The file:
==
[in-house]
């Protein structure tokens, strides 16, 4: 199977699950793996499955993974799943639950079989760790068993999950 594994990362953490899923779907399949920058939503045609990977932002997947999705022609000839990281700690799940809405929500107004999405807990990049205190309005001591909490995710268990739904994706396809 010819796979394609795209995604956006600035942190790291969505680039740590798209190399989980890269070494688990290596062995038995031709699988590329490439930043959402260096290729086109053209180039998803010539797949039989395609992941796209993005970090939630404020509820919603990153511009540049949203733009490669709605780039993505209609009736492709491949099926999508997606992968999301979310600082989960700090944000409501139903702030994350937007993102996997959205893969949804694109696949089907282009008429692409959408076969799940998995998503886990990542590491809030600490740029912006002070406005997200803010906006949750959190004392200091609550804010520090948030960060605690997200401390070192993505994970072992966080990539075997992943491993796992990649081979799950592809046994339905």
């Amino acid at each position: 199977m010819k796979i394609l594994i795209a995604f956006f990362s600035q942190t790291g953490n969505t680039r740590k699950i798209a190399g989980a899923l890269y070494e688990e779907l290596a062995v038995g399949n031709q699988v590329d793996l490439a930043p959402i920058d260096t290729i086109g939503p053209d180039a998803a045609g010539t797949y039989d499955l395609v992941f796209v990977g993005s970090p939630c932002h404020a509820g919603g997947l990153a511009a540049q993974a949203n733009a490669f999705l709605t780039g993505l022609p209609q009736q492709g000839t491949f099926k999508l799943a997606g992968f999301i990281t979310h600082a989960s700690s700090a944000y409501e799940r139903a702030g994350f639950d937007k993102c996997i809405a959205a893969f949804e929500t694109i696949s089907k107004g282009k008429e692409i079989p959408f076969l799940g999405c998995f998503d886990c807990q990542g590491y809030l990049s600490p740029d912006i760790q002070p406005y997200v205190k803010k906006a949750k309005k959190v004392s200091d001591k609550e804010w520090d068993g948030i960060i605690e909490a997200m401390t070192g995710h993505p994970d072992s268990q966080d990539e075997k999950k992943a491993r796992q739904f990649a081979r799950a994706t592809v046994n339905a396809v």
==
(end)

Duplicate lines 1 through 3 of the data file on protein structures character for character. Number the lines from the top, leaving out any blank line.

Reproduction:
[in-house]
């Protein structure tokens, strides 16, 4: 199977699950793996499955993974799943639950079989760790068993999950 594994990362953490899923779907399949920058939503045609990977932002997947999705022609000839990281700690799940809405929500107004999405807990990049205190309005001591909490995710268990739904994706396809 010819796979394609795209995604956006600035942190790291969505680039740590798209190399989980890269070494688990290596062995038995031709699988590329490439930043959402260096290729086109053209180039998803010539797949039989395609992941796209993005970090939630404020509820919603990153511009540049949203733009490669709605780039993505209609009736492709491949099926999508997606992968999301979310600082989960700090944000409501139903702030994350937007993102996997959205893969949804694109696949089907282009008429692409959408076969799940998995998503886990990542590491809030600490740029912006002070406005997200803010906006949750959190004392200091609550804010520090948030960060605690997200401390070192993505994970072992966080990539075997992943491993796992990649081979799950592809046994339905």
């Amino acid at each position: 199977m010819k796979i394609l594994i795209a995604f956006f990362s600035q942190t790291g953490n969505t680039r740590k699950i798209a190399g989980a899923l890269y070494e688990e779907l290596a062995v038995g399949n031709q699988v590329d793996l490439a930043p959402i920058d260096t290729i086109g939503p053209d180039a998803a045609g010539t797949y039989d499955l395609v992941f796209v990977g993005s970090p939630c932002h404020a509820g919603g997947l990153a511009a540049q993974a949203n733009a490669f999705l709605t780039g993505l022609p209609q009736q492709g000839t491949f099926k999508l799943a997606g992968f999301i990281t979310h600082a989960s700690s700090a944000y409501e799940r139903a702030g994350f639950d937007k993102c996997i809405a959205a893969f949804e929500t694109i696949s089907k107004g282009k008429e692409i079989p959408f076969l799940g999405c998995f998503d886990c807990q990542g590491y809030l990049s600490p740029d912006i760790q002070p406005y997200v205190k803010k906006a949750k309005k959190v004392s200091d001591k609550e804010w520090d068993g948030i960060i605690e909490a997200m401390t070192g995710h993505p994970d072992s268990q966080d990539e075997k999950k992943a491993r796992q739904f990649a081979r799950a994706t592809v046994n339905a396809v």